The study’s co-author, Claire Steves, a senior clinical lecturer at King’s College London, tells Yahoo Life: “This study helps us see the different ways COVID is presented. This alerts us to symptoms that are especially worrying in the first few days if someone has a positive test, such as confusion, abdominal symptoms, and severe fatigue. More importantly, if we start monitoring symptoms within the first five days, we can help those who travel earlier with a more serious illness, and possibly prevent them from getting sick. “

Linda Anegawa, a practitioner of the virtual primary care platform PlushCare, tells Yahoo Life that the results of the study are “interesting because so far we’ve focused on patient characteristics that [put] people at risk of serious illness. This is the first case I have seen where the actual symptoms are related to the severity of the disease. “

She adds: “While further research is needed, now identifying six groups, doctors can help disperse the patients they see and allocate resources to those patients who are thought to suffer more. This is very important because there is a lack of resources and doctors are scattered little, especially in places where the wave is rising. “

Anegawa also says that the ability to identify which cluster matches your symptoms “can help patients seek help earlier if they identify symptoms by assigning them to one of the high-risk categories”.

Lung and Critical Care Specialist, Wexner Medical Center, Ohio, Dr. Matthew Exline tells Yahoo Life that the research is “very helpful”, including for patients with mild coronavirus symptoms. “Many patients are obviously very worried when they are told they have COVID. We focus properly on the worst case scenario – danger if you end up with a fan, things like that. “But knowing you’re in a low-risk group can ease that anxiety. Doctors may say, “Hey, many of your type symptoms don’t need much [medical] “The help is reassuring to patients and very helpful,” he says.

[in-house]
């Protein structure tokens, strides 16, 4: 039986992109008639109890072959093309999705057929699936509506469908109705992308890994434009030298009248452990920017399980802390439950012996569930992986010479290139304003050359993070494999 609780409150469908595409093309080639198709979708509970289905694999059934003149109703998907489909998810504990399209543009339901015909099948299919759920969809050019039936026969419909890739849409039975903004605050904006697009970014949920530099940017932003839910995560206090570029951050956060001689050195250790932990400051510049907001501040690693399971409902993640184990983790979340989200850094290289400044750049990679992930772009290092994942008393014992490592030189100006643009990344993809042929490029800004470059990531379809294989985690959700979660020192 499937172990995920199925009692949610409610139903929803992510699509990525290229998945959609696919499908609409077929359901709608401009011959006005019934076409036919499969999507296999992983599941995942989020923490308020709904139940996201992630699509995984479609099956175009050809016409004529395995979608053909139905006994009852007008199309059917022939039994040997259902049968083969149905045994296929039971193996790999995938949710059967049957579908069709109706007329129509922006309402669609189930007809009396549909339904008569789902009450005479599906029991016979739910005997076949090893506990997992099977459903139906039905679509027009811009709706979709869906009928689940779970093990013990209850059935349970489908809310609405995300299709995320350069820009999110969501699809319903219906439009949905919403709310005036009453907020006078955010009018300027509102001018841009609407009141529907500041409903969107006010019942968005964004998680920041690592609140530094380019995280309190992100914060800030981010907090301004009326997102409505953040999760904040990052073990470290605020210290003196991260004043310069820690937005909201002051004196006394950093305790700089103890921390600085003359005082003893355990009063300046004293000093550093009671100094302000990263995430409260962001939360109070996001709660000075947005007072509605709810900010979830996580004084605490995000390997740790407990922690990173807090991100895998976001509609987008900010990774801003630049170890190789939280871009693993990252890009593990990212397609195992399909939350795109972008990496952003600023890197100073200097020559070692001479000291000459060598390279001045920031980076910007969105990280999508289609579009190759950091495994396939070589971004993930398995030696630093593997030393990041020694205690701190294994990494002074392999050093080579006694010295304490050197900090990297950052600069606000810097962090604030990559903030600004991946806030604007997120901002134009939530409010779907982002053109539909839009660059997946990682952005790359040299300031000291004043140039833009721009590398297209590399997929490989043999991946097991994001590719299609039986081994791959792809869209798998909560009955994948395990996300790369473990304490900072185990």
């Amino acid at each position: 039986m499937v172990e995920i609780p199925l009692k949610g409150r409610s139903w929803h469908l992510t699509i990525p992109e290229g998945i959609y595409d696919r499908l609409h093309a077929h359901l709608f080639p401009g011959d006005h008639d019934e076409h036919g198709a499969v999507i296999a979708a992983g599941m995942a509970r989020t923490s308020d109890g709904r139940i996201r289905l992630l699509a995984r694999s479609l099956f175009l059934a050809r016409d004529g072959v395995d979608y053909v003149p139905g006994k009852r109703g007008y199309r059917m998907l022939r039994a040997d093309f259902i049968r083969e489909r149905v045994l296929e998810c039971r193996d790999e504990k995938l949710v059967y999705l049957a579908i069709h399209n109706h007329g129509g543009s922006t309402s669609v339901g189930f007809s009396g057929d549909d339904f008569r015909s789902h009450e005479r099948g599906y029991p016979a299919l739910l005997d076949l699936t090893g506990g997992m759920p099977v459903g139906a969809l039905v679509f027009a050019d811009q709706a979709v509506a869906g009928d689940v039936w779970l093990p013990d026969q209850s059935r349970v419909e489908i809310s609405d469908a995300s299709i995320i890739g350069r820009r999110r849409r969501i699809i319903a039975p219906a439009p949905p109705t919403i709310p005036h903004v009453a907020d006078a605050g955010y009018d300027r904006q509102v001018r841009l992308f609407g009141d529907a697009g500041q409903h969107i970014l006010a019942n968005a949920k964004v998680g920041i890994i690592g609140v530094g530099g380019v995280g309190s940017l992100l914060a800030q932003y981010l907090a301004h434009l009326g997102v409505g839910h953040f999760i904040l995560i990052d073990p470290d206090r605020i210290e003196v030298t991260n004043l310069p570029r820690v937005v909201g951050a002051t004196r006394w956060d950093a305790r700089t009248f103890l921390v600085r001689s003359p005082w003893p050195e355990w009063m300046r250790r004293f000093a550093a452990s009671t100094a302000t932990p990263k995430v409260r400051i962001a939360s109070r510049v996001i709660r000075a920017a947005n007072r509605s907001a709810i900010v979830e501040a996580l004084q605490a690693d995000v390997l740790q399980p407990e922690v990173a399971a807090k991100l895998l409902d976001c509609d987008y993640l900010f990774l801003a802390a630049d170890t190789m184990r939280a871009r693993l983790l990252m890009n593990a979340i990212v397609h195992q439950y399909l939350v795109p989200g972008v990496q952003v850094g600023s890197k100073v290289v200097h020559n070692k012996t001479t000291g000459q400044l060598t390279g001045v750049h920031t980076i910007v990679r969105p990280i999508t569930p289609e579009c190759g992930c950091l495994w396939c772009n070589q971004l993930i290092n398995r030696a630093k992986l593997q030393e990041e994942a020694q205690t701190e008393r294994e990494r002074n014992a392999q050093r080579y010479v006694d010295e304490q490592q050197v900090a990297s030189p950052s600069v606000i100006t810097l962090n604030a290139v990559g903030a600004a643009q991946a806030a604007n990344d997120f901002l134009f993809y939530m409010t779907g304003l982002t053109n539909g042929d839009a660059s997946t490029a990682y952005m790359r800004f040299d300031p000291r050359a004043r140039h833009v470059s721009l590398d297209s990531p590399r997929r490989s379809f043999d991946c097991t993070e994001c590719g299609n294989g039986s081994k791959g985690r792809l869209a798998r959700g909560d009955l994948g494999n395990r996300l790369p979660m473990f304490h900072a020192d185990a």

Both Exline and Anegawa emphasize, however, that the study was not reviewed. Anegawa also expressed concern about the attempt to group patients into groups: “I have seen many patients who appear to vary between several groups of symptoms or who have symptoms in several groups – for example, a patient with diarrhea only. How would we classify these types of individuals? This is a difficult question. “

But overall, Exline says using such a program to allow COVID-19 patients to record their daily symptoms is a “great idea,” adding, “I think it’s wonderful to use the data. One of the things that really challenges COVID research [that scientists have] so many questions and there are only a great many people trying to answer those questions. It is difficult for people to make hundreds of phone calls [to collect data on patients]. By asking people who want to enter symptoms when they occur, you can get a lot of data. “

Anegawa agrees and adds: “In today’s time when virtual medicine is rapidly gaining popularity, health programs are a great way to help patients collect data about their telemedicine visits. In the future, I look forward to programs that will help re-screen patients with symptoms, saving time and resources. “

Read more from Yahoo Life:

Want to deliver daily lifestyle and health news to your inbox? Register here for the Yahoo Life Newsletter.


Source link